At the American Museum of Natural History in New York City stands a goliath: The most accurate reconstruction of Tyrannosaurus Rex ever made.
And according to Mark Norell, head paleontologist at the museum, the exhibit is notable for some new ideas, such as the feathers. Newsflash: the king of the dinosaurs probably did look like it was wearing a bad toupee.
"And the eyes – one of the things that people don't understand is just how good these eyes were," Norell said. "Not only did these guys see in color, they see in more colors than we do."
Looking at a juvenile T. rex model, Norell said, "So, it's hard to believe that this thing would grow up to be 40 feet long and weigh tons and tons and tons."
"It looks sort of like a road runner bird," said correspondent Martha Teichner.
"Well, they are very closely related to birds."
Cute, until they hit their growth spurt. "They grew really, really quickly between about the ages of six years old and 18 years old," Norell said. "Around six pounds a day during that time period."
And consider their teeth. "Just the overall bite force is around 8,000 pounds, which is tremendous, but the force on the tip of any single tooth is nearly half a million pounds," he said.
Yikes! Are you scared yet?
What do paleontologists call a pack of T. rexes? A terror of tyrannosaurs. The deadliest land predator ever to live is having a moment. Not only did the American Museum of Natural History launch its huge new exhibition this spring; the National Museum of Natural History, in Washington, D.C., has reopened its fossil hall around what it's billed as "the nation's T. rex." It's also the subject of commemorative stamps issued in August.
In fact, T. rex is America's dinosaur. Every one of the 60 or so specimens found so far has come from the Western United States or from Canada. Most of them have nicknames: There's Sue in Chicago; Scotty in Saskatchewan; Bucky in Indianapolis, among others.
"Barnum Brown is probably the world's greatest dinosaur hunter," said Norell. "He was quite a character as well. He used to dress sometimes in a tie and a beaver skin coat in the field. He was a notorious womanizer. He worked as an intelligence officer under the guise of being a paleontologist."
Named after P.T. Barnum, in 1902 Brown found the first fossil skeleton recognized as a T. rex, in Montana. In 1908 he found another, even better one.
Tyrannosaurus Rex caused a sensation. Since the American Museum of Natural History put one of Brown's discoveries on display in 1915, dynomania has only increased.
Nearly 300 million Americans bought tickets to the five "Jurassic Park" movies. For fans who can't wait 'til the next one comes out in 2021, there's the Jurassic World Live Tour, coming to a city near you with life-size dino puppets and animatronics that operate like incredibly complicated giant radio-controlled cars.
The show, like the films, plays on every kid's fantasy of meeting a dinosaur face-to-face (or at least digging one up).
What could be cooler than that? So, Teichner headed off to the Badlands of Montana – T. rex country – with a team from the University of Kansas led by paleontologist David Burnham.
Sixty-five to seventy million years ago, this was subtropical forestland, bordering a giant inland ocean. Burnham said, "What we're standing on is the last place dinosaurs can be found on this planet. They went extinct because a space rock crashed into the Earth."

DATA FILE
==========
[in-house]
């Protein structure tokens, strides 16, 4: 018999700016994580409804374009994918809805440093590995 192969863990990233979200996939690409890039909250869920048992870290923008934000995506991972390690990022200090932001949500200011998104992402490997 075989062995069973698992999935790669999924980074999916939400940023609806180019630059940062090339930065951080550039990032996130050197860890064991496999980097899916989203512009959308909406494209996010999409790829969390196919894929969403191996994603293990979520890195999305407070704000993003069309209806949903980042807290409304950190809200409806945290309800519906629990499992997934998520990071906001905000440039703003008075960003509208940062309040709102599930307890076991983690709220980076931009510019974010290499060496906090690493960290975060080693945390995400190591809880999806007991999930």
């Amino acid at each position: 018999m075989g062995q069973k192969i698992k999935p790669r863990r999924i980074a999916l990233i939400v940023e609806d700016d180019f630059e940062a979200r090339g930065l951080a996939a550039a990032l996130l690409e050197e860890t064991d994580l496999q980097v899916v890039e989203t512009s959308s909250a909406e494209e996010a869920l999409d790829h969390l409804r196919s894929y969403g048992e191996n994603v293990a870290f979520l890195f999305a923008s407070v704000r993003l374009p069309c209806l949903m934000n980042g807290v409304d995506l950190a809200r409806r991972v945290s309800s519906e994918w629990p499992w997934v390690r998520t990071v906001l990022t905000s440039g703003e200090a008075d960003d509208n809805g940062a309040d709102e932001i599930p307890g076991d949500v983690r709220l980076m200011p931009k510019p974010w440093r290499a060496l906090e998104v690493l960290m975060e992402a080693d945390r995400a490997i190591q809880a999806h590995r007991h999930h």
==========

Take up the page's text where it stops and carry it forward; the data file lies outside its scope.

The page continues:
Teichner asked, "How do you even know where to look?"
"What one has to do is learn how to read the rocks," Burnham replied. "You have that tan color sitting right on top of that gray mudstone there, and that interface for some reason tends to have more dinosaurs than any other interface."
One of Burnham's students found a T. rex here in 2017, a juvenile maybe 11 years old. The team named it Laurel. It is now in Burnham's lab at the University of Kansas in Lawrence, 15-20% complete.
That find, he said, was "incredibly huge. I mean, you don't find a juvenile T. rex every day."
KU student Jordan Van Sickler found Laurel's upper jaw in the summer of 2018.
It's incredibly hard work, scraping away, hour after hour, in what's called "the bone zone." It's tedious with a capital T … until somebody finds something. Less than an hour after "Sunday Morning" arrived on our first day, KU student Loren Gurche started turning up teeth. Then, volunteer Wes Benson found a tooth. "That particular tooth is literally the best find of my life," he said. "It hasn't seen the sunlight for, you know, 65, 66 million years until just now."
Each discovery is recorded in David Burnham's field book.
Volunteer Sara Naval, who got her "Jurassic Park" T-shirt in high school, has been dreaming dinosaur dreams ever since. "It's like looking for gold or treasure, but this was a breathing, humongous predator that was alive," she said.
Which is why, on her second day at the site, it was so exciting when Teichner found a T. rex tooth herself.Turns out the tooth belonged to another T. rex even younger than Laurel.
Tally after four days of digging: 13 T. rex teeth and a bone. Not bad.
So, what else in in that hill, that's been keeping T. rex's secrets for 66 million years?
For more info:
- T. Rex: The Ultimate Predator, at the American Museum of Natural History, New York City (through August 9, 2020)
- Paleontological Institute, University of Kansas
- University of Kansas Biodiversity Institute, Division of Vertebrate Paleontology
- "Jurassic World Live Tour"
- "T-Rex Tries Again: Return of the King" by Hugh Murphy (Plume), in Hardcover and eBook formats, available via Amazon
- Paleontological Society
Story produced by Robbyn McFadden.